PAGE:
Is killing people the answer
What are the devastating consequences to conservation when an anti-poaching ranger or rhino poachers is killed?
In this interview, Matt Bracken chats with Ferdie Terblanche, a Game Park Ranger, about the sadness and devastation that death brings to a family when unnecessary conflict is happening within conservation for communities and game ranger families.
Matt Bracken explains the devastating consequences that killing rhino poachers has on wildlife conservation. Interviewed by Rohan Nel in Hoedspruit, South Africa in 2016.
“What happened yesterday, one of the community members came up to me and told me how he was looking at that young man, that was killed, buried and at the same time looking at the parents and how sad the whole situation was.” Ferdie Terblanche, Game Park Ranger.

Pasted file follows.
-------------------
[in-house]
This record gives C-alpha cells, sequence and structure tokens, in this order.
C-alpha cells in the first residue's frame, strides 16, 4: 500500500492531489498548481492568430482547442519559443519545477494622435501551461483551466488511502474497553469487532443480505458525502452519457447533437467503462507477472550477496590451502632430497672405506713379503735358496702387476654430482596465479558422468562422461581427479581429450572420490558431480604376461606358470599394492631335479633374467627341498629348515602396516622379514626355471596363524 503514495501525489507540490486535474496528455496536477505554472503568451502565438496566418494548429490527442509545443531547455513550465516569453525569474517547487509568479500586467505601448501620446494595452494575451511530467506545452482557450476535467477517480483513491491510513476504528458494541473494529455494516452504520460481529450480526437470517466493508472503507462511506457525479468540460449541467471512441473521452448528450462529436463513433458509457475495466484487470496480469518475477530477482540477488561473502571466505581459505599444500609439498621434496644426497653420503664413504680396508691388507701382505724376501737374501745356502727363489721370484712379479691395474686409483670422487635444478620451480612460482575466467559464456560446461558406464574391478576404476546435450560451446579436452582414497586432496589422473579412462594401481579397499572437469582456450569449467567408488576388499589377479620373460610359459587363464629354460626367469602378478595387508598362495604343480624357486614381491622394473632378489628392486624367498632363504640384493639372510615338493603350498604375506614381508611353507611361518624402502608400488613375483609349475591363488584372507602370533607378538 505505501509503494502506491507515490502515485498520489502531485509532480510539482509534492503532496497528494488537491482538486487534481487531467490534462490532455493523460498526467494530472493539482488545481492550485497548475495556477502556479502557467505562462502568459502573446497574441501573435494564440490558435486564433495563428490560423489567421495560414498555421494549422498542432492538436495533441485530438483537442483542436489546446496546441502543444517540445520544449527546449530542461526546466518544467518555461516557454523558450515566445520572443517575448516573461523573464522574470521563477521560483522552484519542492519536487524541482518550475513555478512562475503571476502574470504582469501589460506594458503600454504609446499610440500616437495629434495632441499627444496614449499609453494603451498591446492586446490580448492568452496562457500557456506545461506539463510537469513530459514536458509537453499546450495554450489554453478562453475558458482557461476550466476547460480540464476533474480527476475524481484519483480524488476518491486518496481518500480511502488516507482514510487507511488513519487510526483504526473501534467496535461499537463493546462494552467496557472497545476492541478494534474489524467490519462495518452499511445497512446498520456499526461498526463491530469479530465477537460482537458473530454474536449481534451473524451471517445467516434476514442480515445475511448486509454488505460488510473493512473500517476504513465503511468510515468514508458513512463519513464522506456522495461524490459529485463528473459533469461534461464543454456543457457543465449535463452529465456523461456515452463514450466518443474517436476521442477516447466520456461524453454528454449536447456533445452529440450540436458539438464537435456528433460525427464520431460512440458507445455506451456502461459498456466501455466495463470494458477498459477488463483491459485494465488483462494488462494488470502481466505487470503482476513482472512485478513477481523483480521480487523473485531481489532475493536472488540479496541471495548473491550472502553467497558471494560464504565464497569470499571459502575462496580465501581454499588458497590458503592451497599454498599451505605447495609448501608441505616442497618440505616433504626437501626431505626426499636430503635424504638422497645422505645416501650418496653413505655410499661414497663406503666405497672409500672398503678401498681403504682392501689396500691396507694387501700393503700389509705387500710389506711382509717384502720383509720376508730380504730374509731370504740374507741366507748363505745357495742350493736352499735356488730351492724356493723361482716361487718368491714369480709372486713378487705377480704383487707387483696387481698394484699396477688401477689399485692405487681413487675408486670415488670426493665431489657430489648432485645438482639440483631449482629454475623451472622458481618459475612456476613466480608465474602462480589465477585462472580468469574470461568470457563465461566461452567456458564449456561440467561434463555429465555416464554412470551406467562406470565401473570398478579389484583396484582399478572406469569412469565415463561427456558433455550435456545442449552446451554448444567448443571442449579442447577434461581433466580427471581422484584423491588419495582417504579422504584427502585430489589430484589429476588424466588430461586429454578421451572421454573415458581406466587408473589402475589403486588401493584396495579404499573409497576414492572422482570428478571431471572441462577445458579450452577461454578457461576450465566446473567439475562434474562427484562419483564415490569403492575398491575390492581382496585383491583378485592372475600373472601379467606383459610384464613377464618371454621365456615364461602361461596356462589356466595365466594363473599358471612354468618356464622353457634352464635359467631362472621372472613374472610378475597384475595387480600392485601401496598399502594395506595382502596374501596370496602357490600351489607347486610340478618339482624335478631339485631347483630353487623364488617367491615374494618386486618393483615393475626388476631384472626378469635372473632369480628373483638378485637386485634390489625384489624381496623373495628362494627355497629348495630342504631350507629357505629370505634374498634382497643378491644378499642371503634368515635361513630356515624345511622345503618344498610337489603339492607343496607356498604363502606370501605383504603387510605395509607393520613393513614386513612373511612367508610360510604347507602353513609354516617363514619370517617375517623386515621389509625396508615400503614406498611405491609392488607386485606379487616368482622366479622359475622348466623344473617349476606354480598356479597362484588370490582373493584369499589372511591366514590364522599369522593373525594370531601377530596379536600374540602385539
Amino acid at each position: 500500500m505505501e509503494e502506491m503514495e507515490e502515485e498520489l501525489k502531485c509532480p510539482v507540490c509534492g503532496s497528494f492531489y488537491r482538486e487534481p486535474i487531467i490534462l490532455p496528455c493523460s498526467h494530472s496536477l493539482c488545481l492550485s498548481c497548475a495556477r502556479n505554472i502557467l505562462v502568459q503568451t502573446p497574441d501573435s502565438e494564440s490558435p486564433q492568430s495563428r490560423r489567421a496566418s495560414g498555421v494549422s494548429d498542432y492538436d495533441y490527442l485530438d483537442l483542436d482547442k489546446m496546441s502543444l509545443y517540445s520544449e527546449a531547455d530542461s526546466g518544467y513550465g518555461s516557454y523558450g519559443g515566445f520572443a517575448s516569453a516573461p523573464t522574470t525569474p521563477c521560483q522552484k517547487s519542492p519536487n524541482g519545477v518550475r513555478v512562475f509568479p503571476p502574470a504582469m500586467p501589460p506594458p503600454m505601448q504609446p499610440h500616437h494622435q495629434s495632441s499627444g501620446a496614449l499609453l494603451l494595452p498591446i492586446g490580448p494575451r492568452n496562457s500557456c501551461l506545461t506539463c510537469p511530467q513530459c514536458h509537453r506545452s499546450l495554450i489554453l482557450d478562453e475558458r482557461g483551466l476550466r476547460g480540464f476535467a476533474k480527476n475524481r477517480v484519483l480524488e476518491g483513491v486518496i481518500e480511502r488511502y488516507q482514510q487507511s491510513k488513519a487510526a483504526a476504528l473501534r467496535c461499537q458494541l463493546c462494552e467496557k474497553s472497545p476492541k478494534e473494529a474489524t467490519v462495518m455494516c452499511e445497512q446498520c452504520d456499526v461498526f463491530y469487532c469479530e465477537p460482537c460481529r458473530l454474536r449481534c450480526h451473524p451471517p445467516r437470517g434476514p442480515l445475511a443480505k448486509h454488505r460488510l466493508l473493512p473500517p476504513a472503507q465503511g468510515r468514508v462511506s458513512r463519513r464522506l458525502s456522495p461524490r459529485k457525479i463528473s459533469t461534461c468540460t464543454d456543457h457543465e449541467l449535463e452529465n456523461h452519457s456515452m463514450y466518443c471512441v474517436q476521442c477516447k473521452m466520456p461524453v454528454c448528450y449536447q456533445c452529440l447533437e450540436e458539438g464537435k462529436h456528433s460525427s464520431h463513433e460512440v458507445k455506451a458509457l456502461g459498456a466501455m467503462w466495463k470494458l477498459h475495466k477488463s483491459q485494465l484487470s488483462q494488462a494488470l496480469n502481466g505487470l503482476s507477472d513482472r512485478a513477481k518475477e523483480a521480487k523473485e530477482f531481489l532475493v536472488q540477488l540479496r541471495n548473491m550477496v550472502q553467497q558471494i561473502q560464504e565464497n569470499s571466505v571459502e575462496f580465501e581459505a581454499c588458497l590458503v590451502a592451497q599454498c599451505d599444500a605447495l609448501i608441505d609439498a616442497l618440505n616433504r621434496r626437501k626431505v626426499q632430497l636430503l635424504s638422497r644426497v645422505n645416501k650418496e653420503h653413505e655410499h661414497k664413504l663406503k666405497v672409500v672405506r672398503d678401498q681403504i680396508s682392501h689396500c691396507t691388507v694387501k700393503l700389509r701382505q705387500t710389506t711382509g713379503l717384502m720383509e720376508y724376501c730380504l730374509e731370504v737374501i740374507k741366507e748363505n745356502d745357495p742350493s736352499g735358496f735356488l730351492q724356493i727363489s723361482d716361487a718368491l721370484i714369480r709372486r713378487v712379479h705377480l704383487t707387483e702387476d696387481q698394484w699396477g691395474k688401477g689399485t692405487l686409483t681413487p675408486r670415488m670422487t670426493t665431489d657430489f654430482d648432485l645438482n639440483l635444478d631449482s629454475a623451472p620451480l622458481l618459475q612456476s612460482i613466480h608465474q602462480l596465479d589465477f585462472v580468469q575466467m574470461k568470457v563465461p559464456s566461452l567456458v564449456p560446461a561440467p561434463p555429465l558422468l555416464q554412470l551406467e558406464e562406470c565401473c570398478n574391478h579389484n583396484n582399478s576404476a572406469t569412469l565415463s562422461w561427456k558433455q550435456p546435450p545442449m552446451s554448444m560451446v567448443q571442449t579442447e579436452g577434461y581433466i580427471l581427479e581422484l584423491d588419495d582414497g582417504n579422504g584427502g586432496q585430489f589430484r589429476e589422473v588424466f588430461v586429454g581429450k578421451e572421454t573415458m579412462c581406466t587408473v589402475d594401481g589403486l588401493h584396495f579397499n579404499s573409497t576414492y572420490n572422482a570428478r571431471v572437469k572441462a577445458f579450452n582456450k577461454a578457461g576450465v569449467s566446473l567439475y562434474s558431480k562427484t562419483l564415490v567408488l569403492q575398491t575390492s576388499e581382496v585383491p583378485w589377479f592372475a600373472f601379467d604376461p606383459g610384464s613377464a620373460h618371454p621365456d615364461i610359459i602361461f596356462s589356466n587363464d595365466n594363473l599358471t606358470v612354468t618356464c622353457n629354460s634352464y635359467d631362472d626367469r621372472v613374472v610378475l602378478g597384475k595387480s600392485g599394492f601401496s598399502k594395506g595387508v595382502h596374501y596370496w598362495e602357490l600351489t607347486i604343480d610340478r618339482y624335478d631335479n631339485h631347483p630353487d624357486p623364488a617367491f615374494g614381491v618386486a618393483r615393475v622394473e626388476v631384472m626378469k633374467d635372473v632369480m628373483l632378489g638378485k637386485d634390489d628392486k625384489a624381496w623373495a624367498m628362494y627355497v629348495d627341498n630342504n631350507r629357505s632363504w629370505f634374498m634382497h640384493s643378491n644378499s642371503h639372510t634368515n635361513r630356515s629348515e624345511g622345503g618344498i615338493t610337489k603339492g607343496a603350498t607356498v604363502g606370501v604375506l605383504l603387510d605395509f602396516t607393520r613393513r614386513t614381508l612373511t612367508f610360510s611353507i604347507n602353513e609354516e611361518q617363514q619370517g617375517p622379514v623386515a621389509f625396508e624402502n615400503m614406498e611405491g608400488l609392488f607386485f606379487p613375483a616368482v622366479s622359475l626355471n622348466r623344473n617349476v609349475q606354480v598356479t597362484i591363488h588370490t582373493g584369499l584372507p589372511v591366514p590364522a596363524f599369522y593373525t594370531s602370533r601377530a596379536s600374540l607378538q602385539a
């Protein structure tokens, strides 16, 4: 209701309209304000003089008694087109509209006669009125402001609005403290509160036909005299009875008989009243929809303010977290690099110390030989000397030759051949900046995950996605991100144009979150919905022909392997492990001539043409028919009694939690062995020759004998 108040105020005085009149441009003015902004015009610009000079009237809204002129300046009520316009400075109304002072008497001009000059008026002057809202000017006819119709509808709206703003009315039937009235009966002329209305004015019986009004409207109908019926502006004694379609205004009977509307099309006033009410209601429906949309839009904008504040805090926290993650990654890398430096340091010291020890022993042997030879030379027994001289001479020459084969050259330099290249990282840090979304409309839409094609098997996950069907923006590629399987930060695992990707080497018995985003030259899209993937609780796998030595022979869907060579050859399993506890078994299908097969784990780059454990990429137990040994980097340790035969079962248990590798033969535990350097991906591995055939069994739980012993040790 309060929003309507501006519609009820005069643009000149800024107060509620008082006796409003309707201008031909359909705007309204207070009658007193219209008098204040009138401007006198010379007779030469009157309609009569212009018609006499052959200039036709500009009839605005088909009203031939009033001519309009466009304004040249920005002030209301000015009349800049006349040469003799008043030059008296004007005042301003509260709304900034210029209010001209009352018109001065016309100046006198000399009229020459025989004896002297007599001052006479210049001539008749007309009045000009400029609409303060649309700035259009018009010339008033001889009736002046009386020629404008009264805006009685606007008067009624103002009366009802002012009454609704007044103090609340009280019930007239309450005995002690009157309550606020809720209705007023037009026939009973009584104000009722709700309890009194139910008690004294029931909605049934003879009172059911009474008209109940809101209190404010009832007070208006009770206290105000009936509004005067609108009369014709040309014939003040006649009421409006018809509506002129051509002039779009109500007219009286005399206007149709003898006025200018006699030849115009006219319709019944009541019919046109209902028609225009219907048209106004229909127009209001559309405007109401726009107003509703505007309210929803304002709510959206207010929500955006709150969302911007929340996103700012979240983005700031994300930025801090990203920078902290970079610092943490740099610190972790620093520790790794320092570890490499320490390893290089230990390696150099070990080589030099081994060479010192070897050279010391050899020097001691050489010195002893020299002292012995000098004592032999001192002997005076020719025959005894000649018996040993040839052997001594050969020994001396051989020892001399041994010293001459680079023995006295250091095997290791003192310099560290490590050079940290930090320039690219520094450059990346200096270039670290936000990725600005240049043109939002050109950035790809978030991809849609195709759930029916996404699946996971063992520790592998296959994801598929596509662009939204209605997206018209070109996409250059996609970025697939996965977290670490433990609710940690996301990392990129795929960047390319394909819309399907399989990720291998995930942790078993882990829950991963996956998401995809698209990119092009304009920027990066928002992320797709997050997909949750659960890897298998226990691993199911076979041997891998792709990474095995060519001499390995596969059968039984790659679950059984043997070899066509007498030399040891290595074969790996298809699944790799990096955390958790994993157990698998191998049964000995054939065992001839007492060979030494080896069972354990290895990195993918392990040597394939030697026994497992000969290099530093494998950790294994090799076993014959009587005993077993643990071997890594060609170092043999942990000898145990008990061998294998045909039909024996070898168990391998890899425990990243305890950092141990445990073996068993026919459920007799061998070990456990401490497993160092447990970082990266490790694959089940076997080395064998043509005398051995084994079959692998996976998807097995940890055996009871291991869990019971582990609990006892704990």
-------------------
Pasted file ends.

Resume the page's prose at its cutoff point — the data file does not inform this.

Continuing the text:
You have parents who are grieving, parents whose lives are shattered. As their son is dead, you have the kids of that young man, who now have no father, and also you have that young 20-year-old anti-poaching ranger who now can't sleep at night because he's killed a human being and it weighs heavy on the soul.
It's not war; it's a very messed up thing, so shooting a poacher is the worst thing that can happen.
You have a ranger now who is scarred for life, you have a dead poacher whose family is grieving for life, and you have fatherless children.
Killing poachers is not the answer. Shooting poachers is not working, not working at all.
One does not realize what the effect is on the other side of a conflict situation.
At first you were just thinking of the rhino and wanting to protect it, and now you suddenly think of the rhino, the person that's killing the rhino, and the person protecting the rhino, and what they must be going through or facing when a death occurs on either side of the conflict situation.